Pseudo- classes in CSS: Styling Elements That Have No Children Using :empty

Sometimes WYSIWYG (what you see is what you get) editors add empty <p> elements to your content. These empty elements may affect your document layout if your stylesheet also uses p as a type selector. It’s possible to visually exclude these elements, however, with the :empty pseudo-class:

p:empty {

display: none;


Earlier versions of the selectors specifications defined :empty elements as elements devoid of any element or text nodes—including space or newline characters. This means that for most current implementations, p:empty matches <p></p> , but not <p> </p> .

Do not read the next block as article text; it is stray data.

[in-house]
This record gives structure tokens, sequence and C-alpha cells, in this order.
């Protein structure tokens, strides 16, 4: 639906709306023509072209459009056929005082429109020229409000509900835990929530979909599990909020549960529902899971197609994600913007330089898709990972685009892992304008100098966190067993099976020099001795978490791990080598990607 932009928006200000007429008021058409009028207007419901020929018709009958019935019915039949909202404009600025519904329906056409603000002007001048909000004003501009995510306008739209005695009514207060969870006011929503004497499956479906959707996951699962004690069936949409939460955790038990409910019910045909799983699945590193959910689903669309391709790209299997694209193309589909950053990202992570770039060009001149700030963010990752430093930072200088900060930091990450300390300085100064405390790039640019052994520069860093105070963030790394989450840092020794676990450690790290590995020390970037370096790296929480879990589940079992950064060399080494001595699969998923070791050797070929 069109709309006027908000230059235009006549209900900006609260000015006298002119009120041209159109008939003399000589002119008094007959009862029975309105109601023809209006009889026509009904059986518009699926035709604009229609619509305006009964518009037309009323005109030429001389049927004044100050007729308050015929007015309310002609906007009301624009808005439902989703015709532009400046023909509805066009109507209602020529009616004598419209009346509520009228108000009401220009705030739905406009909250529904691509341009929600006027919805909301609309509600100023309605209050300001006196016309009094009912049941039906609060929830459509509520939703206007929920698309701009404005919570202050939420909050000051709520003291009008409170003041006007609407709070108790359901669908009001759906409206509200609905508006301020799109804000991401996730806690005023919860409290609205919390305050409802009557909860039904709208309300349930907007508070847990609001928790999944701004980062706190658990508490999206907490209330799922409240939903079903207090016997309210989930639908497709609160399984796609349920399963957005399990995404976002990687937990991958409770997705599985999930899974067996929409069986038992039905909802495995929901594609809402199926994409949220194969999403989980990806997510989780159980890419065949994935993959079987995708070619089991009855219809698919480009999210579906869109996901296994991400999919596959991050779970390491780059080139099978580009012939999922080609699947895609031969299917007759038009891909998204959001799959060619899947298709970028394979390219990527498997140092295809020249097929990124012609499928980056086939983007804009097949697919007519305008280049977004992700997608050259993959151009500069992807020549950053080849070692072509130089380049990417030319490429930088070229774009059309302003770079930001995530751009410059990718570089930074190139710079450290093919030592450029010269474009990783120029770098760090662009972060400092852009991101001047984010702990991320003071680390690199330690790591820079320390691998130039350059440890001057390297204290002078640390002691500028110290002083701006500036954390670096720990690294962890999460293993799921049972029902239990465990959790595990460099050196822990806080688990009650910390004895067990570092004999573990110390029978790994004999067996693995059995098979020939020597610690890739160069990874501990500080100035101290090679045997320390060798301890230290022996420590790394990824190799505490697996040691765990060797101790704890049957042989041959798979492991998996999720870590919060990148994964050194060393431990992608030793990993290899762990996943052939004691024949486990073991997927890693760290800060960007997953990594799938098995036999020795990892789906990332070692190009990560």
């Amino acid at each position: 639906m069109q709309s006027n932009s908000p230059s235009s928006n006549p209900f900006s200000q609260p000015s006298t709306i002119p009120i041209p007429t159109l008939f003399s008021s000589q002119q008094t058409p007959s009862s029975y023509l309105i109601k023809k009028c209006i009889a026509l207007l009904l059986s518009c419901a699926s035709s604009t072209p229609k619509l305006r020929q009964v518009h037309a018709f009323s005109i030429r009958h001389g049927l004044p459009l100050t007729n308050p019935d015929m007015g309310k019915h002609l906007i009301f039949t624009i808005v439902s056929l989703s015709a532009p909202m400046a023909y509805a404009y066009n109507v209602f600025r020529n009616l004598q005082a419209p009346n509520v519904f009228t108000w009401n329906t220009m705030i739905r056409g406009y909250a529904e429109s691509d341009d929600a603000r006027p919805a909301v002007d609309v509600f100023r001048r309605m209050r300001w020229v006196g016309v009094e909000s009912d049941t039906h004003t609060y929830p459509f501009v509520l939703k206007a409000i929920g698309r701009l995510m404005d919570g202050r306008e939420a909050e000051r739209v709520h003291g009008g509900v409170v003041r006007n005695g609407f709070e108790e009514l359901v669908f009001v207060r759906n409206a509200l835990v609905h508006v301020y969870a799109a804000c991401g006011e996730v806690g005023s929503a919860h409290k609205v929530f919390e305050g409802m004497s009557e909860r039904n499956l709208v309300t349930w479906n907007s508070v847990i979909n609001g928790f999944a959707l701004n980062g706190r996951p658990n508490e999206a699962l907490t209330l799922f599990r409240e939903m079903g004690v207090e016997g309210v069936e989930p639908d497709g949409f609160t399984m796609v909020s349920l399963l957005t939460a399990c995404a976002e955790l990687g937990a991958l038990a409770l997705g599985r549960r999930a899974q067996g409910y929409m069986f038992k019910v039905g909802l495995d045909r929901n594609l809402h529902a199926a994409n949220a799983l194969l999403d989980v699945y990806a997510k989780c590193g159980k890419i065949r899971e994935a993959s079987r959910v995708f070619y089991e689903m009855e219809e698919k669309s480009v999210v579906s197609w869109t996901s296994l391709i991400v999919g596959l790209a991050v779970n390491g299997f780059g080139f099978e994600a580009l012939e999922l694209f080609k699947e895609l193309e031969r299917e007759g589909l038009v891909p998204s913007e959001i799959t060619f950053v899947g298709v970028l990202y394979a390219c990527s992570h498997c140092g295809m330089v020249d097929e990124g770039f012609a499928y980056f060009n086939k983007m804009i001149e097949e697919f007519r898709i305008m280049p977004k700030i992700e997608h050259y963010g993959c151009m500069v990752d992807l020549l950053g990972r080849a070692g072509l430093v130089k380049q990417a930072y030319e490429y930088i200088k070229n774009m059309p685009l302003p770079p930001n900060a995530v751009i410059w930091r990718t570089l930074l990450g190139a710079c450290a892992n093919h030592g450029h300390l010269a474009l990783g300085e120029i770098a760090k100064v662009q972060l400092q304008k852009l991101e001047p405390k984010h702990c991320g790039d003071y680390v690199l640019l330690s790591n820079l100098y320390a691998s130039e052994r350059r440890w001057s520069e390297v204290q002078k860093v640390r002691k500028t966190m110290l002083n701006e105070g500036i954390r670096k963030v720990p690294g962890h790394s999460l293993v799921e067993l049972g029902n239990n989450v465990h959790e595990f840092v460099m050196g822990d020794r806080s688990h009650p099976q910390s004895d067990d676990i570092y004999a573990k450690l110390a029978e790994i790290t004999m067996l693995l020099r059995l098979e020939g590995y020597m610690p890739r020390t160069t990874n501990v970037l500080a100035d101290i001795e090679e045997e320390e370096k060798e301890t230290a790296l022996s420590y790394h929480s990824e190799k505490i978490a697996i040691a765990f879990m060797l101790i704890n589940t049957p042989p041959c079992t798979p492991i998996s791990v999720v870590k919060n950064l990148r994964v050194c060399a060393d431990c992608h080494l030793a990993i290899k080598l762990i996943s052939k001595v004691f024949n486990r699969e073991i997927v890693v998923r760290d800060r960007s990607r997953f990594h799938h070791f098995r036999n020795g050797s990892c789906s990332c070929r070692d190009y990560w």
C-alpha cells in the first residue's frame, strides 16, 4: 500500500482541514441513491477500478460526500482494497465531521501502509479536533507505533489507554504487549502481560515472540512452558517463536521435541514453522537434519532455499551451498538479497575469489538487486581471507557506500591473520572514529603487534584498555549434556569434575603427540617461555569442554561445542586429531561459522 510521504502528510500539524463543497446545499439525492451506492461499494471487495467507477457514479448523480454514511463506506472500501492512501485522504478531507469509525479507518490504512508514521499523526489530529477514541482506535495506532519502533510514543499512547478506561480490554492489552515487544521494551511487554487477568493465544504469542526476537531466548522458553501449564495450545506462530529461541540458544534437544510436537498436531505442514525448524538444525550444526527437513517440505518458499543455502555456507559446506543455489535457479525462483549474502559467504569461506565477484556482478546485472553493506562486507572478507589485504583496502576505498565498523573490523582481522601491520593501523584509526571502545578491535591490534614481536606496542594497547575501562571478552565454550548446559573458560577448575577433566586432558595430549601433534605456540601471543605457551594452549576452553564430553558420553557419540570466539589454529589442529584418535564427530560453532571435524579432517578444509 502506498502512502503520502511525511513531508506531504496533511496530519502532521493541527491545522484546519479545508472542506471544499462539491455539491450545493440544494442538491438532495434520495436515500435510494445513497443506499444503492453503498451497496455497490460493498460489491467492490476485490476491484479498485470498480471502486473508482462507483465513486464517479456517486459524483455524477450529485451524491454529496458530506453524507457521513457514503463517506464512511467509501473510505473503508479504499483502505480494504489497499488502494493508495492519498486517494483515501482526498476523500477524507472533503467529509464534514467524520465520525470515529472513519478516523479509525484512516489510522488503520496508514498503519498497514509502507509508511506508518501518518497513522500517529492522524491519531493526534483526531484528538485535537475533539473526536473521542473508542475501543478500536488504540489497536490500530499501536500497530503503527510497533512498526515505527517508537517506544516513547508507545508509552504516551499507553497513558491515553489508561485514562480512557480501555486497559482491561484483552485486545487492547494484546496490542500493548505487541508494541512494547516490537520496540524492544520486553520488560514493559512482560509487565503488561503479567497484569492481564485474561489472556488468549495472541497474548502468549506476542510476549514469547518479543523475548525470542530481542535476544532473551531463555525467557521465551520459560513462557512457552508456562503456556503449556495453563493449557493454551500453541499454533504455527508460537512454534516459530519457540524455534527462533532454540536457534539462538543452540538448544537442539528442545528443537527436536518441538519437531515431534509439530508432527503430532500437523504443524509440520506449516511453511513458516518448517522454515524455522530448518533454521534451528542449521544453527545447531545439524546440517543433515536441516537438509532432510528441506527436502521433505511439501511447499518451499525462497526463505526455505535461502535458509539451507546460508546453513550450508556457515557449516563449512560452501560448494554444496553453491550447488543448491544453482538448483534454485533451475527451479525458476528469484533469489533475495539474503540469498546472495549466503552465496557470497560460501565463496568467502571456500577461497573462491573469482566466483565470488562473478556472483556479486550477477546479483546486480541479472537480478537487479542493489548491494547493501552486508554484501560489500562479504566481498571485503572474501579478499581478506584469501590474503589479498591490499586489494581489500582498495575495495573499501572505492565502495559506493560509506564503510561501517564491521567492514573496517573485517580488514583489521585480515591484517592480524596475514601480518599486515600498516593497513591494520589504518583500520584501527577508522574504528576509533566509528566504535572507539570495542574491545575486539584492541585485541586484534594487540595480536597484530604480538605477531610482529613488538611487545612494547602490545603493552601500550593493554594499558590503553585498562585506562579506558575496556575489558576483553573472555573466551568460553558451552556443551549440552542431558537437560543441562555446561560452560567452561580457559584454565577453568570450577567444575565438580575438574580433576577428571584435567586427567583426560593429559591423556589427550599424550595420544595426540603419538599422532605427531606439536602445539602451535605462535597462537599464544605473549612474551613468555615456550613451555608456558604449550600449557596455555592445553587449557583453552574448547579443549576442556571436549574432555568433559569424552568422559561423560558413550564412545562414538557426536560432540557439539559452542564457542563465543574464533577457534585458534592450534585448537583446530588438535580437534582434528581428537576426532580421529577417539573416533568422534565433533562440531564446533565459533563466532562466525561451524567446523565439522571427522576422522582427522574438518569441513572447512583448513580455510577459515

Perhaps unexpectedly, :empty will always match <img> and <input> elements when used with the universal selector (again, :empty is the same as *:empty ). For <input> elements, this is true even if the field contains text.

In the meantime, you can use the :pLacehoLder-shown pseudo-class to select blank form control fields. We’ll discuss this selector later in the chapter.

Source: Brown Tiffany B (2021), CSS , SitePoint; 3rd edition.

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